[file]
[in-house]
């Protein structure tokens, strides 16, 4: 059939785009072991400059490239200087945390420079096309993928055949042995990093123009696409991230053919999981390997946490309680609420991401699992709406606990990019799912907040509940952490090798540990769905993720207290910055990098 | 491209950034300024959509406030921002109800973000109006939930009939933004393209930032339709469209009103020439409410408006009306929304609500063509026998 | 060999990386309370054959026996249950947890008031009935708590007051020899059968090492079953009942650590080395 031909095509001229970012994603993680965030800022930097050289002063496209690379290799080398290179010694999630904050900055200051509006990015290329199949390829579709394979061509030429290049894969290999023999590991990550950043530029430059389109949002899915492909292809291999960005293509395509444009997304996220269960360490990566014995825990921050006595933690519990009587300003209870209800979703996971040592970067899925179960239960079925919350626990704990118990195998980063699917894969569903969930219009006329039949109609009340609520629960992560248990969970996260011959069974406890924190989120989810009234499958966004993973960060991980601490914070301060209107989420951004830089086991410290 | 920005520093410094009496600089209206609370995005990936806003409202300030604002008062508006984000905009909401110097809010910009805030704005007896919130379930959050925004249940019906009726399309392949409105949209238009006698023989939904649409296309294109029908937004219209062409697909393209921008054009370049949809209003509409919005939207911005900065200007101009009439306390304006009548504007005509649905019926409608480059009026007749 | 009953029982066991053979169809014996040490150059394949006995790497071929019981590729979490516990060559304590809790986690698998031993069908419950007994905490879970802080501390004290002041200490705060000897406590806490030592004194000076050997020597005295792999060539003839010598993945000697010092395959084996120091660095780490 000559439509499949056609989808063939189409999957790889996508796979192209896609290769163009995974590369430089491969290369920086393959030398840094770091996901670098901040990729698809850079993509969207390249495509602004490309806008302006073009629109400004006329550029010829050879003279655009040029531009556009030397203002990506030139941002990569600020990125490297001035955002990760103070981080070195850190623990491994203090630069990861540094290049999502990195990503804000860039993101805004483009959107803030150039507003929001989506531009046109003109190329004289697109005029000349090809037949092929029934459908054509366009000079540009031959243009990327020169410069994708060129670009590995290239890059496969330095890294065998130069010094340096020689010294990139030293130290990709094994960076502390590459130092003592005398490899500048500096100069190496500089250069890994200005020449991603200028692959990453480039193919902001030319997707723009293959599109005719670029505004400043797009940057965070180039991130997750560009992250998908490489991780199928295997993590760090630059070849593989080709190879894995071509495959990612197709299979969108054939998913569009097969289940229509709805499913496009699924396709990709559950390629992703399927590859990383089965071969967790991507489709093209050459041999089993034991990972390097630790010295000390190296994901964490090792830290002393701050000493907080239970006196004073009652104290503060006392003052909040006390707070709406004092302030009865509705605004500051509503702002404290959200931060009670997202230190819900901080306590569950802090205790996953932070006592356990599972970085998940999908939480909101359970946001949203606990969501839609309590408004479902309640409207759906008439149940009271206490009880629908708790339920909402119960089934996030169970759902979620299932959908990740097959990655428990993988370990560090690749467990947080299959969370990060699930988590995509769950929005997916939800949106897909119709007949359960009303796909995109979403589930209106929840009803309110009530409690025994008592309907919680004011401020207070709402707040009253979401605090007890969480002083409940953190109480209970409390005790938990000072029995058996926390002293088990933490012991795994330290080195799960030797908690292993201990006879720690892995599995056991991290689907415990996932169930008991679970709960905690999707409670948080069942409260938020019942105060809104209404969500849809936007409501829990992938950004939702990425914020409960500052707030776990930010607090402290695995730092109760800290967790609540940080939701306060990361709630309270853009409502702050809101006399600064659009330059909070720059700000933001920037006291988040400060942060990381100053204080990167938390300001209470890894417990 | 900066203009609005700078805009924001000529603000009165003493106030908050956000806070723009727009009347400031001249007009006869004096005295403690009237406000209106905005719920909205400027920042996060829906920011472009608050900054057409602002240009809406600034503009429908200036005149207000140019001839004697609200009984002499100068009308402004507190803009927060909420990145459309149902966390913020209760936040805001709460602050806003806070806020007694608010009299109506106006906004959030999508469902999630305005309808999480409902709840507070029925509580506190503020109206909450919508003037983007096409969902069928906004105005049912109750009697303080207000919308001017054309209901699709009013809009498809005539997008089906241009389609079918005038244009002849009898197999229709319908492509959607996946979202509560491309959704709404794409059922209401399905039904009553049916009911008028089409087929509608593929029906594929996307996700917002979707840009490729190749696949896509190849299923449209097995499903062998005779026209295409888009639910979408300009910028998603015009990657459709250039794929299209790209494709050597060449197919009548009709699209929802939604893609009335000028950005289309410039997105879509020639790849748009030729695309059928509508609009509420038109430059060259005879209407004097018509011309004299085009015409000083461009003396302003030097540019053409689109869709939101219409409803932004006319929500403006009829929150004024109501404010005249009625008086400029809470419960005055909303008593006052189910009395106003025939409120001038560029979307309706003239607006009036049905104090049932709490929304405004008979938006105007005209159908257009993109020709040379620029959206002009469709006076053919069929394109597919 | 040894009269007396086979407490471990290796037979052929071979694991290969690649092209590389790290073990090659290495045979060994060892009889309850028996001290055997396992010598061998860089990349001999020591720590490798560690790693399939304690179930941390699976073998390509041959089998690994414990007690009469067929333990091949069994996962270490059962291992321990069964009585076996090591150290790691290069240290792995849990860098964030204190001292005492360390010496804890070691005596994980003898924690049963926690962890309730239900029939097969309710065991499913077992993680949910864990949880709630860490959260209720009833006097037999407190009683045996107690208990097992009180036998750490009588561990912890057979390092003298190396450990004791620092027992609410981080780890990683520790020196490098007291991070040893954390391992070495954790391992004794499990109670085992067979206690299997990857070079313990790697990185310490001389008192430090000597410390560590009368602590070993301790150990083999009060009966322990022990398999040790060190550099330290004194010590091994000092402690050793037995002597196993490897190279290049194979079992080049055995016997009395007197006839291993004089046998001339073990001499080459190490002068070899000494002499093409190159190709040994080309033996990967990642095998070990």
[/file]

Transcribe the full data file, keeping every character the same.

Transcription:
[in-house]
């Protein structure tokens, strides 16, 4: 059939785009072991400059490239200087945390420079096309993928055949042995990093123009696409991230053919999981390997946490309680609420991401699992709406606990990019799912907040509940952490090798540990769905993720207290910055990098 | 491209950034300024959509406030921002109800973000109006939930009939933004393209930032339709469209009103020439409410408006009306929304609500063509026998 | 060999990386309370054959026996249950947890008031009935708590007051020899059968090492079953009942650590080395 031909095509001229970012994603993680965030800022930097050289002063496209690379290799080398290179010694999630904050900055200051509006990015290329199949390829579709394979061509030429290049894969290999023999590991990550950043530029430059389109949002899915492909292809291999960005293509395509444009997304996220269960360490990566014995825990921050006595933690519990009587300003209870209800979703996971040592970067899925179960239960079925919350626990704990118990195998980063699917894969569903969930219009006329039949109609009340609520629960992560248990969970996260011959069974406890924190989120989810009234499958966004993973960060991980601490914070301060209107989420951004830089086991410290 | 920005520093410094009496600089209206609370995005990936806003409202300030604002008062508006984000905009909401110097809010910009805030704005007896919130379930959050925004249940019906009726399309392949409105949209238009006698023989939904649409296309294109029908937004219209062409697909393209921008054009370049949809209003509409919005939207911005900065200007101009009439306390304006009548504007005509649905019926409608480059009026007749 | 009953029982066991053979169809014996040490150059394949006995790497071929019981590729979490516990060559304590809790986690698998031993069908419950007994905490879970802080501390004290002041200490705060000897406590806490030592004194000076050997020597005295792999060539003839010598993945000697010092395959084996120091660095780490 000559439509499949056609989808063939189409999957790889996508796979192209896609290769163009995974590369430089491969290369920086393959030398840094770091996901670098901040990729698809850079993509969207390249495509602004490309806008302006073009629109400004006329550029010829050879003279655009040029531009556009030397203002990506030139941002990569600020990125490297001035955002990760103070981080070195850190623990491994203090630069990861540094290049999502990195990503804000860039993101805004483009959107803030150039507003929001989506531009046109003109190329004289697109005029000349090809037949092929029934459908054509366009000079540009031959243009990327020169410069994708060129670009590995290239890059496969330095890294065998130069010094340096020689010294990139030293130290990709094994960076502390590459130092003592005398490899500048500096100069190496500089250069890994200005020449991603200028692959990453480039193919902001030319997707723009293959599109005719670029505004400043797009940057965070180039991130997750560009992250998908490489991780199928295997993590760090630059070849593989080709190879894995071509495959990612197709299979969108054939998913569009097969289940229509709805499913496009699924396709990709559950390629992703399927590859990383089965071969967790991507489709093209050459041999089993034991990972390097630790010295000390190296994901964490090792830290002393701050000493907080239970006196004073009652104290503060006392003052909040006390707070709406004092302030009865509705605004500051509503702002404290959200931060009670997202230190819900901080306590569950802090205790996953932070006592356990599972970085998940999908939480909101359970946001949203606990969501839609309590408004479902309640409207759906008439149940009271206490009880629908708790339920909402119960089934996030169970759902979620299932959908990740097959990655428990993988370990560090690749467990947080299959969370990060699930988590995509769950929005997916939800949106897909119709007949359960009303796909995109979403589930209106929840009803309110009530409690025994008592309907919680004011401020207070709402707040009253979401605090007890969480002083409940953190109480209970409390005790938990000072029995058996926390002293088990933490012991795994330290080195799960030797908690292993201990006879720690892995599995056991991290689907415990996932169930008991679970709960905690999707409670948080069942409260938020019942105060809104209404969500849809936007409501829990992938950004939702990425914020409960500052707030776990930010607090402290695995730092109760800290967790609540940080939701306060990361709630309270853009409502702050809101006399600064659009330059909070720059700000933001920037006291988040400060942060990381100053204080990167938390300001209470890894417990 | 900066203009609005700078805009924001000529603000009165003493106030908050956000806070723009727009009347400031001249007009006869004096005295403690009237406000209106905005719920909205400027920042996060829906920011472009608050900054057409602002240009809406600034503009429908200036005149207000140019001839004697609200009984002499100068009308402004507190803009927060909420990145459309149902966390913020209760936040805001709460602050806003806070806020007694608010009299109506106006906004959030999508469902999630305005309808999480409902709840507070029925509580506190503020109206909450919508003037983007096409969902069928906004105005049912109750009697303080207000919308001017054309209901699709009013809009498809005539997008089906241009389609079918005038244009002849009898197999229709319908492509959607996946979202509560491309959704709404794409059922209401399905039904009553049916009911008028089409087929509608593929029906594929996307996700917002979707840009490729190749696949896509190849299923449209097995499903062998005779026209295409888009639910979408300009910028998603015009990657459709250039794929299209790209494709050597060449197919009548009709699209929802939604893609009335000028950005289309410039997105879509020639790849748009030729695309059928509508609009509420038109430059060259005879209407004097018509011309004299085009015409000083461009003396302003030097540019053409689109869709939101219409409803932004006319929500403006009829929150004024109501404010005249009625008086400029809470419960005055909303008593006052189910009395106003025939409120001038560029979307309706003239607006009036049905104090049932709490929304405004008979938006105007005209159908257009993109020709040379620029959206002009469709006076053919069929394109597919 | 040894009269007396086979407490471990290796037979052929071979694991290969690649092209590389790290073990090659290495045979060994060892009889309850028996001290055997396992010598061998860089990349001999020591720590490798560690790693399939304690179930941390699976073998390509041959089998690994414990007690009469067929333990091949069994996962270490059962291992321990069964009585076996090591150290790691290069240290792995849990860098964030204190001292005492360390010496804890070691005596994980003898924690049963926690962890309730239900029939097969309710065991499913077992993680949910864990949880709630860490959260209720009833006097037999407190009683045996107690208990097992009180036998750490009588561990912890057979390092003298190396450990004791620092027992609410981080780890990683520790020196490098007291991070040893954390391992070495954790391992004794499990109670085992067979206690299997990857070079313990790697990185310490001389008192430090000597410390560590009368602590070993301790150990083999009060009966322990022990398999040790060190550099330290004194010590091994000092402690050793037995002597196993490897190279290049194979079992080049055995016997009395007197006839291993004089046998001339073990001499080459190490002068070899000494002499093409190159190709040994080309033996990967990642095998070990």